Skip to content

Proteins and Polymers at the Surface

Proteins are important to consider at surfaces due to their prolific use. Some applications of this include; Medical devices (blood contacting, soft tissue, orthopedic, dental), cell cultures, tissue engineering, biosensors, protein purification (chromatography, filtration), therapeutic apheresis, hemodialysis, biomcrofluidic systems, drug delivery, nanotoxicology, solid phase immunoassays, biofouling (medical and non-medical) and biolubrication.


Happens in four main steps:

  1. The artificial surface is introduced in to the biological environment
  2. Small molecules adsorb to the surface
    • Proteins, lipids, polysaccharides, humic acids, etc.
      • \(\lt5\:ng/cm^2\) of protein binding to a surface is enough to trigger platelet adhesion and clotting.
    • Come from blood, urine, interstitial fluid, tears, saliva, etc.
  3. Cells investigate and adhere to the surface
    • Macrophages, bacteria, fungi, stem cells,
  4. A biosystem is formed on the surface
    • Could include; new tissues, biofilms, blood clots

All of the systems associated have the same first step of adsorption of small molecules on the surface.

When Proteins adsorb on the surface, one of two things will happen, either the protein will maintain its conformation, allowing it to enter back in to solution after it is de-adsorbed, or it will interact too strongly with the surface and will denature, preventing it from detaching and resuming function.

The ability for the protein to adhere is not just related to the surface composition, there is no “one size fits all” solution. Different surfaces my have an influence on different regions of the protein, changing the region of it that interacts with the surface.

This is even more complex when you consider the sheer variety of molecules that exist within biological systems.

Protein Adsorption

Adsorption will only occur if \(\Delta G\) of the system decreases. Generally speaking, proteins will have a higher affinity for the surface if:

  1. The surface is hydrophobic
    • This will cause the proteins to denature on the surface, since their hydrophobic inners will adsorb
  2. The protein exterior is more hydrophobic
    • This will reduce the solubility of the protein in water, making it more likely to adsorb
  3. The protein is structurally less stable
    • Increases the chance of it denaturing upon adsorption
  4. The protein and the surface have opposite charges
    • Adds electrostatic interactions to the adsorption process

Proteins don’t necessarily have a single surface type, however and so different domains of the protein surface will have different interactions. Given the aqueous environment of biological systems, hydrophobic interactions will be the strongest, and hydrophilic the weakest. Electrostatic interactions sit somewhere in the middle.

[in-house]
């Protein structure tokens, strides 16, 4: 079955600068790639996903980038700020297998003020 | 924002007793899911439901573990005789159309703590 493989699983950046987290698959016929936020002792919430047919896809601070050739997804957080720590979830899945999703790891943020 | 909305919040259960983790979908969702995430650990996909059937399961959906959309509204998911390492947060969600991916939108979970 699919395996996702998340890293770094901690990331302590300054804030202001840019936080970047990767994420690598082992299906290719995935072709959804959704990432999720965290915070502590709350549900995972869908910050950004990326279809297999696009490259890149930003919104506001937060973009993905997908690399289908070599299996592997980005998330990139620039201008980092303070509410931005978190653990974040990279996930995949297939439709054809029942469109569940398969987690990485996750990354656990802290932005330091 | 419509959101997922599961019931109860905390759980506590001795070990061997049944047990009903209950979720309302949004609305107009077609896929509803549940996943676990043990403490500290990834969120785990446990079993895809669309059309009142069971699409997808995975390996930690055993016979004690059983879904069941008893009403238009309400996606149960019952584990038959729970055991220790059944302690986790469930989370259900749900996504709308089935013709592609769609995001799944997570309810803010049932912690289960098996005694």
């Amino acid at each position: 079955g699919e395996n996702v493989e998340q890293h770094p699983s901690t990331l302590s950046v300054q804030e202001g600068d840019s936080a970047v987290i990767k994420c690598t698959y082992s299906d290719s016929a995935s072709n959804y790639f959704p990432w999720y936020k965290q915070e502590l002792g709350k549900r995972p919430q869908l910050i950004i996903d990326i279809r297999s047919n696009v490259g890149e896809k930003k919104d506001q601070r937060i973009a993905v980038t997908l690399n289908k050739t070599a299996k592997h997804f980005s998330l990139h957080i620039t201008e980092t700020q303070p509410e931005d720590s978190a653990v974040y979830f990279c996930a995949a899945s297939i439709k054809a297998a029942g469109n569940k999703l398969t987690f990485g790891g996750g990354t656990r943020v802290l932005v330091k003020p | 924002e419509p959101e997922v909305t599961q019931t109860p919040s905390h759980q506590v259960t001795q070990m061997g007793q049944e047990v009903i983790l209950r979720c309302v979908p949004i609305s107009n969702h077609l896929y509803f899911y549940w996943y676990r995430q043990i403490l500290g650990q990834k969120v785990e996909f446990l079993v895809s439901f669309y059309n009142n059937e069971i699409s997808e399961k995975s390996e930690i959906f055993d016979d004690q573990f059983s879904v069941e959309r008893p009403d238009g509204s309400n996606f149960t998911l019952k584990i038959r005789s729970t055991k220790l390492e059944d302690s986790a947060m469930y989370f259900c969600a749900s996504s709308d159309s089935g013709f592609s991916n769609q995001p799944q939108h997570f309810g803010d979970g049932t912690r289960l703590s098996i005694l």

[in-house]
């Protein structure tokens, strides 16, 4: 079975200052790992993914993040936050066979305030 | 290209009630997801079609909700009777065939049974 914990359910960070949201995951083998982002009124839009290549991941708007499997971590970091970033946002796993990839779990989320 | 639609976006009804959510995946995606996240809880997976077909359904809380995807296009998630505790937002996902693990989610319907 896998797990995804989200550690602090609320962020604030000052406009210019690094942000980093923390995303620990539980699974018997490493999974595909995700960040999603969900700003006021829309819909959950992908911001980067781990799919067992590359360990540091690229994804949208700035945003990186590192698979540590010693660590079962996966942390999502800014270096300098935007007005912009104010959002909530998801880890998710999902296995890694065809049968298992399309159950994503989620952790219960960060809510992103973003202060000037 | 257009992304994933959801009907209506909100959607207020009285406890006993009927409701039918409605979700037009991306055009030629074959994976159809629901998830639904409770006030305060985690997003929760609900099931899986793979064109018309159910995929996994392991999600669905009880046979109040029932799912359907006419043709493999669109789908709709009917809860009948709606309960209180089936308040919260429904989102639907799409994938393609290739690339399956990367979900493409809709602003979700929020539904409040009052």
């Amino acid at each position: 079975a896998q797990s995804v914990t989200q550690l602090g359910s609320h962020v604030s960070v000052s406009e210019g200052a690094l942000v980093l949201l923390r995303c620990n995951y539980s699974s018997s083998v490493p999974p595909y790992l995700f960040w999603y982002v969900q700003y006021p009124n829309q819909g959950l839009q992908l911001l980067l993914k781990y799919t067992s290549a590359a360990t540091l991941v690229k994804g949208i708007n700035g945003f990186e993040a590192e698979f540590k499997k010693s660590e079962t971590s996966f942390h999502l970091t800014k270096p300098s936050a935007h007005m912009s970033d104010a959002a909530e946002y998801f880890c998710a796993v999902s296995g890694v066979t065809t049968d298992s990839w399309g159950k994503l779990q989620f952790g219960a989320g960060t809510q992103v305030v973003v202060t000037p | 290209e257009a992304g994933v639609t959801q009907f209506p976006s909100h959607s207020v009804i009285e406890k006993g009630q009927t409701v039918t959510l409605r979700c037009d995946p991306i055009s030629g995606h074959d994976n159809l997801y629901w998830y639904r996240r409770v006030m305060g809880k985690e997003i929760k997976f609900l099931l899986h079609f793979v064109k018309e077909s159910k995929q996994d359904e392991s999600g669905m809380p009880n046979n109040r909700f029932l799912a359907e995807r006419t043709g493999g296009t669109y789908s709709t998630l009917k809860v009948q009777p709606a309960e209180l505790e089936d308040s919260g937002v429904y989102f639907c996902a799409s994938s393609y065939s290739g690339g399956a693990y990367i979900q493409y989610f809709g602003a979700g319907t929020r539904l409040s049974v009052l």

Because of this, the adsorption/aggregation process can happen in multiple directions. At low surface concentration, the protein may adsorb to the surface in a particular orientation, but as the surface concentration increases, the proteins may re-orient themselves to interact with each other as an aggregate, as well as to the surface .


The more points of contact the protein has with the surface, the less likely it is to desporb from the surface. For proteins with few points of contact, they’re more likely to undergo exchange with other proteins.

Surface Properties

There are a long of specific properties of the surface that can influence protein adsorption. These include:

  • Specific chemical functionality
  • Lateral distribution of surface chemistry - how the functional groups on the surface are distributed
  • Orientation of surface chemical groups
  • Surface texture
  • Surface mobility or elasticity - can the surface itself deform in a what that may influence adsorption
  • Contamination
  • Surface topography - The shape of the particle, or crystallisation structure
  • Surface energy/surface tension

Directionality of ELISA

ELISA follows the binding pattern of:

Antigen (what we’re detecting) \(\to\) Antibody \(\to\) Surface \(\to\) Transducer (detector)

The binding of the antigen to the antibody is paramount to the ability of the test to detect the antigen, so the binding site of the antibody has to be available. In the figure below, we can see that many different binding orientations are possible, however only end on will be effective. The orientation that the antibody will bind is based on the chemistry of the surface it’s binding to.

It also happens that if there is too much antibody on the surface, then the antigens can’t bind, as there will be too much hinderance between them.


Liquid Chromatography and Protein Separation

Since liquid chromatography is a process that only occurs due to the partitioning of the substrate between the mobile and stationary phase, the control of the adsorption of the protein to the stationary phase is vital. Here is an overview table of the methods and substrates available:

Type Adsorption? Resin chemical group Separation by Equilibrate with Elute with
Affinity Yes Specific ligand Ligan binding Low [ligand] High[ligand]
Hydrophobic Interaction Yes Hydrophobic groups Hydrophobic effect High [salt] Low [salt]
Anion exchange Yes Positively Charged Ions Coulombic interactions low [salt] High [salt]
Cation exchange Yes Negatively Charged Ions Coulombic interactions low [salt] High [salt]
Chromatofocusing Yes Negatively Charged Ions Isoelectric point Poly-buffer pH gradient
Size exclusion No pores shape/size of protein Buffer Buffer

Here are some physical properties of proteins to compare to: